Dollar Gains Against Rivals Ahead of U.S. Jobs Report
The dollar rose against its rivals Thursday on upbeat labor market data and a slump in the pound, despite the Bank of England raising rates for the first time this year.
The U.S. dollar index, which measures the greenback against a trade-weighted basket of six major currencies, rose by 0.40% to 94.84.
The U.S. Department of Labor reported Thursday that initial jobless claims rose by 1,000 to a seasonally-adjusted 217,000 for the week ended July 27, beating economists’ forecast for a rise to 218,000.
The upbeat labor market report comes a day ahead of the closely-watched nonfarm payrolls report expected to show the U.S. economy created 193,000 jobs in July.
The dollar's advance was helped by a slump in the pound as the Bank of England raised rates but signaled that it was in no hurry to raise rates again, warning that a lack of progress on Brexit talks could impact monetary policy decisions.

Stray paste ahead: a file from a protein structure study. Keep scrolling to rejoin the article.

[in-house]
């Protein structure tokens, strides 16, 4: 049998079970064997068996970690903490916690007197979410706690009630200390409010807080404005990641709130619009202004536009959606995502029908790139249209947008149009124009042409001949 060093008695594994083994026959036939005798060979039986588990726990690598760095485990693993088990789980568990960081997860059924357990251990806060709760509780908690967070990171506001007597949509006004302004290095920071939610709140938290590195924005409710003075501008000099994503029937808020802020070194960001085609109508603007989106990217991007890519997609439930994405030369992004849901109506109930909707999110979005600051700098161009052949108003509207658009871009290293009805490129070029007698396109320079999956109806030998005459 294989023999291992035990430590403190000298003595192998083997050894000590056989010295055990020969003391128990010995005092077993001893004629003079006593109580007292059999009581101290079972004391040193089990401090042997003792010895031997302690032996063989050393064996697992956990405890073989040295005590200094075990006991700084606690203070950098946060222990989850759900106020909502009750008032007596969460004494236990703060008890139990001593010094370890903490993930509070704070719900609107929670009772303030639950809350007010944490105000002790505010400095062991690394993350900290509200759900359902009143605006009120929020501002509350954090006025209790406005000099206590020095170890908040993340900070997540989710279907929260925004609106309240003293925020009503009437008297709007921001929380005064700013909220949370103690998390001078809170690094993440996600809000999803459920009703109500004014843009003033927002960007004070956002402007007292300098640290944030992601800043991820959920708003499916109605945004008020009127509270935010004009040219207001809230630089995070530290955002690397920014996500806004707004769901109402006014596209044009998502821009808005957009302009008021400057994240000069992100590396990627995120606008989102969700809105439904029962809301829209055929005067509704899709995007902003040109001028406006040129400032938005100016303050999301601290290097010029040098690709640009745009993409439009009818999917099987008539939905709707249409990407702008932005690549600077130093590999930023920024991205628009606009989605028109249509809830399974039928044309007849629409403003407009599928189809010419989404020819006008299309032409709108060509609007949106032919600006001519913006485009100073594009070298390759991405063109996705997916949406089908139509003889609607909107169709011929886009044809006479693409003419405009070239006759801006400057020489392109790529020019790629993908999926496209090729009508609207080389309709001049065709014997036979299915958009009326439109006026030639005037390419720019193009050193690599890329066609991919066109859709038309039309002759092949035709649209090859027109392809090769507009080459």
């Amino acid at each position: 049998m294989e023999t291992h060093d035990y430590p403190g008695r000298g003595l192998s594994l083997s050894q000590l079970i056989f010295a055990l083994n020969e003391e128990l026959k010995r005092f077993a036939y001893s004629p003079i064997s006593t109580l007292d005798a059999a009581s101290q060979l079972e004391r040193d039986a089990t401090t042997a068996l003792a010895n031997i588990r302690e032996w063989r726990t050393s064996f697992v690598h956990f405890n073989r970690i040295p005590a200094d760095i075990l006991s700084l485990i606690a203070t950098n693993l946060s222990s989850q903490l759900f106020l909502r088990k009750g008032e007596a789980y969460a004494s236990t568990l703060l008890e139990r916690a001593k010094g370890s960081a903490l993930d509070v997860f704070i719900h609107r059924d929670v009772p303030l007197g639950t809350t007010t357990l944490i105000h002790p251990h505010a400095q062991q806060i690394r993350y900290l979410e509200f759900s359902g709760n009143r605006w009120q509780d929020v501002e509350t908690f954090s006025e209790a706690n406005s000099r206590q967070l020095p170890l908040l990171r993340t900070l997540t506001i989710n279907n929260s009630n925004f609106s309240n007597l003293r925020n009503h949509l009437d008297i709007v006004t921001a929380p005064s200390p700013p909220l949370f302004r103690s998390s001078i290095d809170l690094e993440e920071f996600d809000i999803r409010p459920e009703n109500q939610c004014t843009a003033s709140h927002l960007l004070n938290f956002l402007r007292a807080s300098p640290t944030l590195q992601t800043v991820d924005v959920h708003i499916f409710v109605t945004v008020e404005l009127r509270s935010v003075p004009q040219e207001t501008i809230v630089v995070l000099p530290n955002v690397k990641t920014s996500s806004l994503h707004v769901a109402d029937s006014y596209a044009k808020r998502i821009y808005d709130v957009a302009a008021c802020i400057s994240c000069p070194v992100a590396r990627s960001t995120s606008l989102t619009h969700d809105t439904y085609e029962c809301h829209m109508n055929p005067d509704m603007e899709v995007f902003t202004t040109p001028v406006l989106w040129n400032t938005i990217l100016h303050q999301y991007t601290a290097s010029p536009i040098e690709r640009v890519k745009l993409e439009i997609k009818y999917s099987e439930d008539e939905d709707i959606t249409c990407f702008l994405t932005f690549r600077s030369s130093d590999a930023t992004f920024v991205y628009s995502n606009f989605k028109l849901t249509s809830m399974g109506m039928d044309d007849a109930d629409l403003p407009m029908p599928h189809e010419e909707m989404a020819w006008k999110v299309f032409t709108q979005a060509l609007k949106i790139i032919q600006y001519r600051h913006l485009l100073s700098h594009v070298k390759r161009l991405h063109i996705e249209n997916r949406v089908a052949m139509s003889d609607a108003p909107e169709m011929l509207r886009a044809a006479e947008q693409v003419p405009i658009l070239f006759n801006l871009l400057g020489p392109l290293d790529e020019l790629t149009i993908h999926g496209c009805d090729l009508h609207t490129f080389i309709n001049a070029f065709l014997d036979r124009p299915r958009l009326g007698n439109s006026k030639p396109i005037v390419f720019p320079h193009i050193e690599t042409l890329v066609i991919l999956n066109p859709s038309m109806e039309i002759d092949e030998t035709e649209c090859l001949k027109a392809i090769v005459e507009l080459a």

"It is almost unthinkable that the Bank of England will follow up with further rate rises in the next few months given the risks on the horizon," said Aberdeen Standard Investments.
GBP/USD fell 0.72% to $1.3032.
The dollar pared losses against the yen, which followed an increase in demand for safe-haven currencies like the yen and Swiss franc on rising U.S.-China trade tensions.
USD/JPY fell 0.07% to Y111.64 after trading as low as Y111.32, while USD/CHF rose 0.27% to 0.9947.
U.S. President Donald Trump proposed a higher 25% tariff on $200 billion worth of Chinese imports, his administration said on Wednesday, raising fears of an escalating trade-war between the world's two largest economies, which could hit global growth.
EUR/USD fell 0.45% to $1.1608 while USD/CAD fell 0.05% to C$1.2997.